RXR forms homodimers with itself or heterodimers with the retinoic acid receptor (RAR), vitamin D receptor (VDR) and peroxisome proliferator-activated receptor (PPAR), to regulate signal transduction pathways involved in processes such as cell proliferation, differentiation, metabolism and apoptosis . Therefore, we incubated resistant and parental cells with pioglitazone, a PPAR agonist, calcitriol, a VDR agonist and tamibarotene, a RAR agonist, to verify whether the regulatory function of RXR is dependent on a heterodimeric transcriptional complex. All three of the aforementioned agonists significantly increased HtrA1 reporter gene activity in NCI-H1299/CDDP cells, with calcitriol producing the greatest increase, at the same time, VDR agonist calcitriol also significantly increased HtrA1 reporter gene activity in other cells. (Fig. 4i and Fig. S4I). Thus, RXR may depend on the formation of heterodimeric transcriptional complexes to regulate the HtrA1 gene. Interestingly, there was no significant change in HtrA1 mRNA and protein expression in both parental cells and resistant cells following treatment with the heterologous agonists, pioglitazone, calcitriol and tamibarotene (Fig. S4J and Fig. S4K). We also combined RXR homologous agonists with heterologous agonists and determined their effect on the regulation of HtrA1 mRNA expression. However, the activity of the reporter construct was increased slightly, indicating that only the combination of agonists did not dramatically increase the level of HtrA1 (Fig. S4L). Consequently, we hypothesized that endogenous RXRα does not affect the transcription process of HtrA1 gene in the presence of an additional agonist.
Next, we determined the levels of HtrA1 mRNA and protein in RXRα-overexpressing NCI-H1299/CDDP cells incubated with heterodimeric agonists and bexarotene (Fig. 4J and Fig. 4K). We found that bexarotene/RAR was potent and bexarotene/VDR was medium, while bexarotene/PPAR showed a weak effect on the expression of HtrA1. These data suggest that RXRα plays an important role in the transcriptional activation of HtrA1, and this is dependent on the formation of a heterodimer. In order to confirm the role of RXRα in the regulation of HtrA1, we mutated the RXRα binding sites within the HtrA1 promoter fragment P3 to create the reporter constructs, pGL3-HtrA1-P3-mut1, mut2 and mut3 (Fig. S4M). We then determined the transcriptional activity of these reporters in cells incubated with a RXRα agonist, Bexarotene and a HDAC inhibitor, SAHA. The luciferase activity of the pGL3-HtrA1-P3-mut2 was decreased in all cells, suggesting that HtrA1 transcription activity is dependent on RXRα (Fig. 4l and Fig. S4N). Importantly, there were no significant effects on HtrA1 transcriptional activity in resistant cells and parental cells transfected with pGL3-HtrA1-P3-mut2 plasmid after incubation with SAHA, bexarotene and DW22 (Fig. 4m and Fig. S4O). The regulation of HtrA1 by RXR and HDAC was further confirmed by ChIP assay to detect RXRα binding. As shown inFig. S4P, we found overexpression of RXRα led to increase RXRα binding to HtrA1 promoter, and treatment with Bexa, SAHA and DW22 could further promote RXRα binding. On the contrary, mutation in mut2 point could result in the binding reduction. Similary, co-expression HDAC1 also contribute to decrease of RXRα binding. The Overall, the results suggest that RXR is an important transcriptional activator of the HtrA1 gene, whereas HDAC contributes to transcription repression of HtrA1 gene.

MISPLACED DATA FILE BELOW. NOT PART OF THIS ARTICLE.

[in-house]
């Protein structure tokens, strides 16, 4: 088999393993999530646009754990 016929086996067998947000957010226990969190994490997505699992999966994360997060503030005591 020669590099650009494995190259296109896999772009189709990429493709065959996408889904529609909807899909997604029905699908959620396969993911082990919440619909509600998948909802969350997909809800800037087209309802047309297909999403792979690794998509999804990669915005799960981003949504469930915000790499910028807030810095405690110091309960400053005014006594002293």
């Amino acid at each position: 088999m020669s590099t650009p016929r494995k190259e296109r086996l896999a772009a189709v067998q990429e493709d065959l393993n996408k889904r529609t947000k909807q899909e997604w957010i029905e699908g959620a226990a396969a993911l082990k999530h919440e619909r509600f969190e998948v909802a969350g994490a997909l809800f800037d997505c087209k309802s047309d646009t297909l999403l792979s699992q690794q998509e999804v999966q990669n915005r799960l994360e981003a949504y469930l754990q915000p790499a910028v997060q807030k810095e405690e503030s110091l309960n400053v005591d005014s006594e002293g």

The dual-target compound, DW22, mediates its anti-cancer efficacy in cisplatin-resistant cells by regulating HtrA1 expression
Our experiments provide information about the molecular mechanisms by which HDAC and RXRα regulate the expression of HtrA1, and how the HDAC/RXR/HtrA1 signaling axis affects the efficacy of CDDP in NSCLC cells. Therefore, we hypothesized that suppressing this signaling axis may represent a potential approach for the reversal of CDDP resistance. As shown in Fig. 5a and b, the combination of DW22 and CDDP had a synergistic effect on the inhibition of cell growth. Compared to the parental cells, the synergistic effect was greater in NCI-H460/CDDP and NCI-H1299/CDDP cells (Fig. S5A-B). Typically, resistant cells have an increased capacity for invasion and migration compared to parental cells, and this was confirmed by our results (Fig. S5C). Single treatment in CDDP resistant cells with SAHA, LBH-589 or Bexarotene moderately inhibited the invasion and migration ability, and the inhibitory effect was more significant when SAHA, LBH and Bexarotene were used simultaneously or when DW22 was used (Fig. S5D-G). These results indicate that dual targeting of HDAC and RXR increases the inhibition of cell migration and invasion. Notably, the combination of DW22 and CDDP produced a significant inhibition of migration (Fig. 5c) and invasion (Fig. 5d) in CDDP-resistant NSCLC cells compared to incubation with only one compound.